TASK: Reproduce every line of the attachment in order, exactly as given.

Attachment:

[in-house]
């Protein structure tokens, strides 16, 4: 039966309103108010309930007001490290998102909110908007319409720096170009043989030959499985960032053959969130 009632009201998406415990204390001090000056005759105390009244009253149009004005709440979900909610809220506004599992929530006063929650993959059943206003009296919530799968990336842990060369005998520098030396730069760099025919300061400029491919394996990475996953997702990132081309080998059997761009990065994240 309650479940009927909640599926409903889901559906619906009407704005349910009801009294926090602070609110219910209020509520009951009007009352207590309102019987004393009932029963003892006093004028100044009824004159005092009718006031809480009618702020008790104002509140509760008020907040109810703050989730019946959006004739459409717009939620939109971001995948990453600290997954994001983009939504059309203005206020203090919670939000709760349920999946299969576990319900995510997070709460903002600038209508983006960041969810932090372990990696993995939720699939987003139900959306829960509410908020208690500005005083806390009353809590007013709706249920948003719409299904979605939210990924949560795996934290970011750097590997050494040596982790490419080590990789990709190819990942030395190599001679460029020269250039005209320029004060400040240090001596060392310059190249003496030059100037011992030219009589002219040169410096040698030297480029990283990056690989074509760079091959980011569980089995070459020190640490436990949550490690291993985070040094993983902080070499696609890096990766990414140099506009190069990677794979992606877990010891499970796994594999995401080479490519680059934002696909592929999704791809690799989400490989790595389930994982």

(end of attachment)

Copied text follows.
[in-house]
């Protein structure tokens, strides 16, 4: 039966309103108010309930007001490290998102909110908007319409720096170009043989030959499985960032053959969130 009632009201998406415990204390001090000056005759105390009244009253149009004005709440979900909610809220506004599992929530006063929650993959059943206003009296919530799968990336842990060369005998520098030396730069760099025919300061400029491919394996990475996953997702990132081309080998059997761009990065994240 309650479940009927909640599926409903889901559906619906009407704005349910009801009294926090602070609110219910209020509520009951009007009352207590309102019987004393009932029963003892006093004028100044009824004159005092009718006031809480009618702020008790104002509140509760008020907040109810703050989730019946959006004739459409717009939620939109971001995948990453600290997954994001983009939504059309203005206020203090919670939000709760349920999946299969576990319900995510997070709460903002600038209508983006960041969810932090372990990696993995939720699939987003139900959306829960509410908020208690500005005083806390009353809590007013709706249920948003719409299904979605939210990924949560795996934290970011750097590997050494040596982790490419080590990789990709190819990942030395190599001679460029020269250039005209320029004060400040240090001596060392310059190249003496030059100037011992030219009589002219040169410096040698030297480029990283990056690989074509760079091959980011569980089995070459020190640490436990949550490690291993985070040094993983902080070499696609890096990766990414140099506009190069990677794979992606877990010891499970796994594999995401080479490519680059934002696909592929999704791809690799989400490989790595389930994982």